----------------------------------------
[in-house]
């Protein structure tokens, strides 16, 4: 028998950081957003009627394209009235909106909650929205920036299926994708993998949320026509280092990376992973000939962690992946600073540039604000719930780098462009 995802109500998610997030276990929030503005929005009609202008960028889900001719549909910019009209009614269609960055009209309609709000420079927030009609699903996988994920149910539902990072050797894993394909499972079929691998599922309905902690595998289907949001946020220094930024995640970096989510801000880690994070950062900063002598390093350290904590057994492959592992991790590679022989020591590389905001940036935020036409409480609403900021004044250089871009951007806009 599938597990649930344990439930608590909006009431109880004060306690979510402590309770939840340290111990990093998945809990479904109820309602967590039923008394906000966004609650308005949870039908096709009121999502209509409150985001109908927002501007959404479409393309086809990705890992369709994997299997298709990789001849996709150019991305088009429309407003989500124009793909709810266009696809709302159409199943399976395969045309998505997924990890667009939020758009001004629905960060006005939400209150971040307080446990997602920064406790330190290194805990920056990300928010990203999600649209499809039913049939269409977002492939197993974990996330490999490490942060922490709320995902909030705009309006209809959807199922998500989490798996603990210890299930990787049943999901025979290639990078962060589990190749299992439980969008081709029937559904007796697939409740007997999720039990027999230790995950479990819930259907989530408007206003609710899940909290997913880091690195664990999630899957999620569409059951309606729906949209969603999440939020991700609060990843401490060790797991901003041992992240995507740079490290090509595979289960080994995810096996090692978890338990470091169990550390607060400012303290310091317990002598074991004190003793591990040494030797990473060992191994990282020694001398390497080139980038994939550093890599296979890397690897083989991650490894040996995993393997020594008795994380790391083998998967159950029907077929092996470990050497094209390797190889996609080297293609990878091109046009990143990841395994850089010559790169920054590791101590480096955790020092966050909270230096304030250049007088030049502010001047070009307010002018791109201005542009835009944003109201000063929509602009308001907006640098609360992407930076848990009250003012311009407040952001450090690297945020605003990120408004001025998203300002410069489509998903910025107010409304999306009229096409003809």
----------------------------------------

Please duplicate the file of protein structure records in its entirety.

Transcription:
[in-house]
């Protein structure tokens, strides 16, 4: 028998950081957003009627394209009235909106909650929205920036299926994708993998949320026509280092990376992973000939962690992946600073540039604000719930780098462009 995802109500998610997030276990929030503005929005009609202008960028889900001719549909910019009209009614269609960055009209309609709000420079927030009609699903996988994920149910539902990072050797894993394909499972079929691998599922309905902690595998289907949001946020220094930024995640970096989510801000880690994070950062900063002598390093350290904590057994492959592992991790590679022989020591590389905001940036935020036409409480609403900021004044250089871009951007806009 599938597990649930344990439930608590909006009431109880004060306690979510402590309770939840340290111990990093998945809990479904109820309602967590039923008394906000966004609650308005949870039908096709009121999502209509409150985001109908927002501007959404479409393309086809990705890992369709994997299997298709990789001849996709150019991305088009429309407003989500124009793909709810266009696809709302159409199943399976395969045309998505997924990890667009939020758009001004629905960060006005939400209150971040307080446990997602920064406790330190290194805990920056990300928010990203999600649209499809039913049939269409977002492939197993974990996330490999490490942060922490709320995902909030705009309006209809959807199922998500989490798996603990210890299930990787049943999901025979290639990078962060589990190749299992439980969008081709029937559904007796697939409740007997999720039990027999230790995950479990819930259907989530408007206003609710899940909290997913880091690195664990999630899957999620569409059951309606729906949209969603999440939020991700609060990843401490060790797991901003041992992240995507740079490290090509595979289960080994995810096996090692978890338990470091169990550390607060400012303290310091317990002598074991004190003793591990040494030797990473060992191994990282020694001398390497080139980038994939550093890599296979890397690897083989991650490894040996995993393997020594008795994380790391083998998967159950029907077929092996470990050497094209390797190889996609080297293609990878091109046009990143990841395994850089010559790169920054590791101590480096955790020092966050909270230096304030250049007088030049502010001047070009307010002018791109201005542009835009944003109201000063929509602009308001907006640098609360992407930076848990009250003012311009407040952001450090690297945020605003990120408004001025998203300002410069489509998903910025107010409304999306009229096409003809």